Remember, it’s not the size of your network that counts, but how you yield it. Even if you don’t have the largest number of screens in your network, you still want to ensure the ones you do have are making the most of your yield, because you’re operating on a more scarce resource. Watch the below clip to hear more from Seamus.
By the way, if you’re looking for helpful insights for managing and operating your DOOH network, check out our YouTube channel for more handy videos!
What is an optimization engine?
So an optimization engine typically is a very special black box where magic happens.
But in all seriousness, it’s typically a piece of technology that can often use quite complicated mathematical solvers to address the problem of the balance between the supply of out-of-home inventory, particularly on digital, and demand.
The optimization engine should take away the guesswork that has traditionally been associated with trying to plan quite complex campaigns. It takes you on that path towards automation, whereby you can more readily and more quickly, get the best decisions in terms of how you allocate your inventory and address the ever-changing needs of our advertisers. What you ideally want to be able to do is create the best allocation of screens that delivers as many campaigns as possible for advertisers. That’s ultimately the goal that we’re trying to achieve for the media owners that we’re working with.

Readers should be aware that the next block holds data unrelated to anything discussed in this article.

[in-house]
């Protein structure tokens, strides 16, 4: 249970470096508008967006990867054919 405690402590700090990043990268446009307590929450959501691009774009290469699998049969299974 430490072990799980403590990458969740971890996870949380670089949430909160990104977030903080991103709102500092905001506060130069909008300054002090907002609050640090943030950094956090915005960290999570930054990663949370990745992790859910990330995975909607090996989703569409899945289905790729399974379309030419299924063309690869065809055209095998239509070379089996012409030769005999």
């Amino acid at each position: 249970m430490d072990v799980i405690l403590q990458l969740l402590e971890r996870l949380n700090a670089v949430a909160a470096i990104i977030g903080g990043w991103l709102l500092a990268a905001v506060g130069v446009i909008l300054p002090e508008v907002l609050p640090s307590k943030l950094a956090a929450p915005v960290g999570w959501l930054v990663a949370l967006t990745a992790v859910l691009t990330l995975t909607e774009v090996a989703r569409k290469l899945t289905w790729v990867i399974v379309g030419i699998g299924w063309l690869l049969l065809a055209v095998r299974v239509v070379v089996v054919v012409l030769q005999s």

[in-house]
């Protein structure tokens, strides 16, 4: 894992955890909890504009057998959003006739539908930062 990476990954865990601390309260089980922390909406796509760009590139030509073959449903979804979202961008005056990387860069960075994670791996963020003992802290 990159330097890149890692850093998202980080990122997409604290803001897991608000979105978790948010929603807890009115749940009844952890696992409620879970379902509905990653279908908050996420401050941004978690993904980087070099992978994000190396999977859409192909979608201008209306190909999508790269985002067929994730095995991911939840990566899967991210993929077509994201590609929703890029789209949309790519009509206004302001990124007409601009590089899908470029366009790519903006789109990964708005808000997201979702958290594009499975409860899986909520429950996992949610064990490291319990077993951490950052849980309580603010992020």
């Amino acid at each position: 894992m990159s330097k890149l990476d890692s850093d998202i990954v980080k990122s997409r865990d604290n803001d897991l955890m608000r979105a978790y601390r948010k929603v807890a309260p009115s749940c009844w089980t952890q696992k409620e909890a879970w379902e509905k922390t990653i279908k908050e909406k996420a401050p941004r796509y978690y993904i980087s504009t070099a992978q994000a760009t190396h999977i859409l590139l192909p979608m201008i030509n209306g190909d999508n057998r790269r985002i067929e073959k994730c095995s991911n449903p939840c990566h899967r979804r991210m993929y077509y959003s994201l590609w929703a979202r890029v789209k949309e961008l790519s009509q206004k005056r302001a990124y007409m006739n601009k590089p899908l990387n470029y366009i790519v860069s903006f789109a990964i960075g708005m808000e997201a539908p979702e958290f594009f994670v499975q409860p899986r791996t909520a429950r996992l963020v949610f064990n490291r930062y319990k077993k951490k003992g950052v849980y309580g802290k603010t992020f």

The best results for both advertiser and media owner will therefore look to create the strongest partnerships and ultimately the best growth in our medium, which is essentially what we’re trying to do at Broadsign.
What if I don’t have many screens?
So even though you don’t have many screens you still typically want to be able to make the most of what you have. So we look at things like yield management or yield optimization within that. And actually the smaller number of screens you have the more important that becomes because you have a much more scarce kind of resource.
Now, traditionally people have tended to use spreadsheets or excel to manage those distributions. And that has typically worked well particularly if you’re using things like plays per loop. However, with the level of complexity that’s increasing in that, that comes with digital out-of-home typically any screen can be delivering you know eight and a half thousand plus10-second ads every day. You don’t have to have many screens to make that level of complexity far more than any human can kind of compute. So what we’re looking to do with optimization and the optimization we’re building is to use quite complex mathematical solvers to make those best decisions.